BART blames train shutdown on power surge

OAKLAND (BCN) -- Power surges likely caused a shutdown on BART's Pittsburg/Bay Point line Friday afternoon, and the agency is trying magnets as a possible fix, a BART spokesman said Monday.

That disruption put 22 railcars out of service, forcing riders to transfer to shuttle trains between the North Concord and Pittsburg/Bay Point stations.

Similar shutdowns happened after a rainfall, in the same area and at the same time of year in 2016. BART engineers diagnosed the problem as the result of power spikes.

"Yes, it does seem to be the same thing," Taylor Huckaby, a BART spokesman, said.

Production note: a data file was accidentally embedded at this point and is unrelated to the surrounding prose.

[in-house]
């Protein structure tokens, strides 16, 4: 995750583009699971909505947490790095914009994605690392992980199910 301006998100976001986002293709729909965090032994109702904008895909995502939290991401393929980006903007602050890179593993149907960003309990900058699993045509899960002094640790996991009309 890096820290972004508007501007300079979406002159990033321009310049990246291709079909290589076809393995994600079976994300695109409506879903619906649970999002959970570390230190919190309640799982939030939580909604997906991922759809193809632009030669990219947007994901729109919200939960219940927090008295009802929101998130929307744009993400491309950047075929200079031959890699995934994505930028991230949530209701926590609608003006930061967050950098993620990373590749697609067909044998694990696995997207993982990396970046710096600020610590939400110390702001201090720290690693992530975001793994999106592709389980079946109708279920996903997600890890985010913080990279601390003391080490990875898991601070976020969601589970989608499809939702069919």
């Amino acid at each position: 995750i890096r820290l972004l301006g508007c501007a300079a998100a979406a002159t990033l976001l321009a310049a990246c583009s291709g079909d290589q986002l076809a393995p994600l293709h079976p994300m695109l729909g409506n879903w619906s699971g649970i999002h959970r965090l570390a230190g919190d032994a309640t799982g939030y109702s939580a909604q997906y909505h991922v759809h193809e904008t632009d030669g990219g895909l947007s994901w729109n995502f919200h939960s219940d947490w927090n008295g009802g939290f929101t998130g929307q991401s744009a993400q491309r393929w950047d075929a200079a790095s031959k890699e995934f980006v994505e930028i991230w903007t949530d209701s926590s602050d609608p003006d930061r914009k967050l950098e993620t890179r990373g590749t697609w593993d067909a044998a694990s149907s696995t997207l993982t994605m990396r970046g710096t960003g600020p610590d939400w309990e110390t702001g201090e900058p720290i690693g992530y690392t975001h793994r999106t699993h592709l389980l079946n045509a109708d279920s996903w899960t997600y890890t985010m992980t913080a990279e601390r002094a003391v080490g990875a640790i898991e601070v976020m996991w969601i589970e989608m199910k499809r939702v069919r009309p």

Two factors are behind the problem, he said. The first factor: "Our power configuration is designed to provide more power to trains in the hill between North Concord and Pittsburg/Bay Point."

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The second factor, experts determined last year, is that metallic particles from rails ground by BART crews to reduce noise cling to the underside of BART cars, causing electrical arcing.

To fix the latter issue, the agency began to vacuum the tracks, and is still doing so, Huckaby said. However, while BART is successfully vacuuming inside tunnels, doing so on open tracks sucks up little rocks "and ruins the vacuum cleaner," the spokesman said.

In response to the vacuum issue, Huckaby said, "we are amending an existing order and will install magnets on two maintenance vehicles to pull in the metallic dust."

The new technique will start in about a month, he said.

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